LANSING, Mich. — Sen. Patrick Colbeck, R-Canton, introduced Senate Bill 269 last week to remove an antiquated section of Michigan election law that criminally penalizes religious leaders for speaking on election-related topics, whether they do so inside or outside the church.
Under current law, religious leaders are guilty of a misdemeanor subject to a $500 fine and/or 90 days in jail for such actions. Religious leaders are the only people singled out under state law (MCL 168.931) for speaking out on such topics, meaning they can go to jail for saying things everyone else can say without consequence
“Our current law violates three provisions of the First Amendment to the United States Constitution,” Sen. Colbeck said. “It violates freedom of religion. It violates freedom of speech. It violates freedom of assembly. It is a disgrace upon our state government that it was ever passed into law in the first place.”
The current law has been challenged in the past by Dr. Levon Yuille, pastor of The Bible Church in Ypsilanti. Pastor Yuille is also the national director of the National Black Pro-Life Congress and the former chairman of the Michigan Black Republican Council of Southern Michigan. In 2012, the American Freedom Law Center (AFLC) filed a federal civil rights lawsuit in the U.S. District Court in Detroit, challenging this provision of Michigan’s election law and asking for an injunction to be issued on the law. The Sixth Circuit denied AFLC’s petition requesting a full court review.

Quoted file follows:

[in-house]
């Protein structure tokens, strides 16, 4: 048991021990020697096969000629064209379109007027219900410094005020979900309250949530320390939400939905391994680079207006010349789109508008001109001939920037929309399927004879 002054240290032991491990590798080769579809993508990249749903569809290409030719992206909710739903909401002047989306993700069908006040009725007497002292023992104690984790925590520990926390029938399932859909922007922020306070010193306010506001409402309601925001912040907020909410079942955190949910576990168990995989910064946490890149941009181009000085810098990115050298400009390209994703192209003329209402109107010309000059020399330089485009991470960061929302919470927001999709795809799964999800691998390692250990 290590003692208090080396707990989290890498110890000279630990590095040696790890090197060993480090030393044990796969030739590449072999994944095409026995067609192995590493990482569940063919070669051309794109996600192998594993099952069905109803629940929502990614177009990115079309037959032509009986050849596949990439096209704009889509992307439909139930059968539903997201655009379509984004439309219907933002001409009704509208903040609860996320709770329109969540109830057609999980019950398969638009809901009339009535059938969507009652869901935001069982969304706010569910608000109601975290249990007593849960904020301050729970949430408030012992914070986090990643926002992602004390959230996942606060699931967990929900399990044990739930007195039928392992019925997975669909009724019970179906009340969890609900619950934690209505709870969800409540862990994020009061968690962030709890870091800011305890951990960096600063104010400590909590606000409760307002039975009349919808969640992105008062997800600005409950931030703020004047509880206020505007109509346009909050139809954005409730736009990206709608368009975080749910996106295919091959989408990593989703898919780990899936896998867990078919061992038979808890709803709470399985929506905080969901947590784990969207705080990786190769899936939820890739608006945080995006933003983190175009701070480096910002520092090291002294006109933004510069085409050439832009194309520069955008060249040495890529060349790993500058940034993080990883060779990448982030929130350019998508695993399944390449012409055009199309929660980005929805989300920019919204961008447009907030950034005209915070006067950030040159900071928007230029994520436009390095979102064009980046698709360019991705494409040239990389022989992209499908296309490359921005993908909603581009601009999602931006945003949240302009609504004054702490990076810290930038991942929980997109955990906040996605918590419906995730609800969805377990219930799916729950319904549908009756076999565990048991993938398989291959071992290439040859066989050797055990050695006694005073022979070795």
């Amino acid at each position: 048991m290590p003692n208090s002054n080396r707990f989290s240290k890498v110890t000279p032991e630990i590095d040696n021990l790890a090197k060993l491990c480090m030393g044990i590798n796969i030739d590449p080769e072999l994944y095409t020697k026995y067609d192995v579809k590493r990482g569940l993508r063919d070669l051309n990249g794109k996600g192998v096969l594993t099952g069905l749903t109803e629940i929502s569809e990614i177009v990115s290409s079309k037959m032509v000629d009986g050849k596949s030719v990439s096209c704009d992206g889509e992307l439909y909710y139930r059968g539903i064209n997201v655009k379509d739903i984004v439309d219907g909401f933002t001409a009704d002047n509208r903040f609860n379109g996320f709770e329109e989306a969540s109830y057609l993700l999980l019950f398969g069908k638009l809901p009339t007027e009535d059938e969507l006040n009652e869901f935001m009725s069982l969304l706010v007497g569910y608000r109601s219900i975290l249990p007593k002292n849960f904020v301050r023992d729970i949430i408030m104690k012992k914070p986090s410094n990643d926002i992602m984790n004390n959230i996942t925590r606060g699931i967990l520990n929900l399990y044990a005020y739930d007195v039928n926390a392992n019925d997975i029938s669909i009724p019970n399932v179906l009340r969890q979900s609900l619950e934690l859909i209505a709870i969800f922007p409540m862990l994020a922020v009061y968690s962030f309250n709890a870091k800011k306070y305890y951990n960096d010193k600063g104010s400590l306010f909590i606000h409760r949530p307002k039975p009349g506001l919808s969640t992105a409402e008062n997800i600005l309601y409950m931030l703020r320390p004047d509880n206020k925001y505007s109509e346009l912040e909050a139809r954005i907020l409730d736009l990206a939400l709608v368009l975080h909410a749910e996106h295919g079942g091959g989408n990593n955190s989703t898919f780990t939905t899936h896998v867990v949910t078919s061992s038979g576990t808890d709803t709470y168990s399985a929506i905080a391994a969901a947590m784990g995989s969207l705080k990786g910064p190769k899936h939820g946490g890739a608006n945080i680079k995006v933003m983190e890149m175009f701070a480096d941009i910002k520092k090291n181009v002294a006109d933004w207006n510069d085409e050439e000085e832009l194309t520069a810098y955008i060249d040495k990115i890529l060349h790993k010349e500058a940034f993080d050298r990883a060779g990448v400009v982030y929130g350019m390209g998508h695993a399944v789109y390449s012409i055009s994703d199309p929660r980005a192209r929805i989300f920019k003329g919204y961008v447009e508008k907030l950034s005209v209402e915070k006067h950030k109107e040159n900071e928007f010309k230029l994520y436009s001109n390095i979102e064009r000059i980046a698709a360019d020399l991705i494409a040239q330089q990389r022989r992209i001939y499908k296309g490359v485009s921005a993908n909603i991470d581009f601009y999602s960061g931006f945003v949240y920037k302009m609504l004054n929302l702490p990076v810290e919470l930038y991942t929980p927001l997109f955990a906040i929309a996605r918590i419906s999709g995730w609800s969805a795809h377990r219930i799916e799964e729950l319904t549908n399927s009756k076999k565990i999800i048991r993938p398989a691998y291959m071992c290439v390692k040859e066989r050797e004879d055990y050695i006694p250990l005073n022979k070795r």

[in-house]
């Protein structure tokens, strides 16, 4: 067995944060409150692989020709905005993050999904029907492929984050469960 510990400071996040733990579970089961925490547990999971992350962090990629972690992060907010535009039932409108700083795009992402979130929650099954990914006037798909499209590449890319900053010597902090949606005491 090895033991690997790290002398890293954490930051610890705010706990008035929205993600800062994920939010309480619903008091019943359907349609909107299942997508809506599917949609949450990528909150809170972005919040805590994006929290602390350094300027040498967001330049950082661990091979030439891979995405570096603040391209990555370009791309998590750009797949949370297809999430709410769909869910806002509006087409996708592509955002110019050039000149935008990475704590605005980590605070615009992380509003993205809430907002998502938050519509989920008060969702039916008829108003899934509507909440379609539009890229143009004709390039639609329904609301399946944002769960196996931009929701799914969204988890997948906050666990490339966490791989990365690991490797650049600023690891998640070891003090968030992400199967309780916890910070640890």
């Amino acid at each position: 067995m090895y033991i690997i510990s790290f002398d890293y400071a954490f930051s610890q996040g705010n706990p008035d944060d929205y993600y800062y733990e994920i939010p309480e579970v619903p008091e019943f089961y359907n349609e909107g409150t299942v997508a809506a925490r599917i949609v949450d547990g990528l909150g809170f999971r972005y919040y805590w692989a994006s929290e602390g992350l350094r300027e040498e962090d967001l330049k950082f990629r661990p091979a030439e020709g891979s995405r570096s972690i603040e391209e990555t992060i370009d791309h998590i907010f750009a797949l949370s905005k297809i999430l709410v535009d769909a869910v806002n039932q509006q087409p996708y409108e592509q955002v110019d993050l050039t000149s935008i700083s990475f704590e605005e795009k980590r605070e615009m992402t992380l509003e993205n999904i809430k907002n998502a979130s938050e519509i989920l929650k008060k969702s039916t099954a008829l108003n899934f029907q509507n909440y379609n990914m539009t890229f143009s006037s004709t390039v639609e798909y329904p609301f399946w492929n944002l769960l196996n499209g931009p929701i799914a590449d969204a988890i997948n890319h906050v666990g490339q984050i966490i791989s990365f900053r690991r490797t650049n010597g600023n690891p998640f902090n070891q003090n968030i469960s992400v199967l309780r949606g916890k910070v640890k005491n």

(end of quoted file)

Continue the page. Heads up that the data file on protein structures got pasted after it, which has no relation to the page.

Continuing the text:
“I find it shameful that religious leaders have been singled out for such prohibitions. The so-called ‘Separation of Church and State’ as embodied within our Constitution was instituted to protect churches from the state, and not muzzle their rights to free speech. There is no law ‘respecting the establishment’ of any specific religion at issue in this bill. What is at issue is the clear attempt to ‘restrict the free exercise thereof.’ It is time to restore respect for our church leaders, people of faith, and for our Constitution. It is time to pass SB 269 and remove this blemish from the compiled laws of our state.”
SB 269 has been referred to the Senate Elections and Government Reform Committee for further consideration.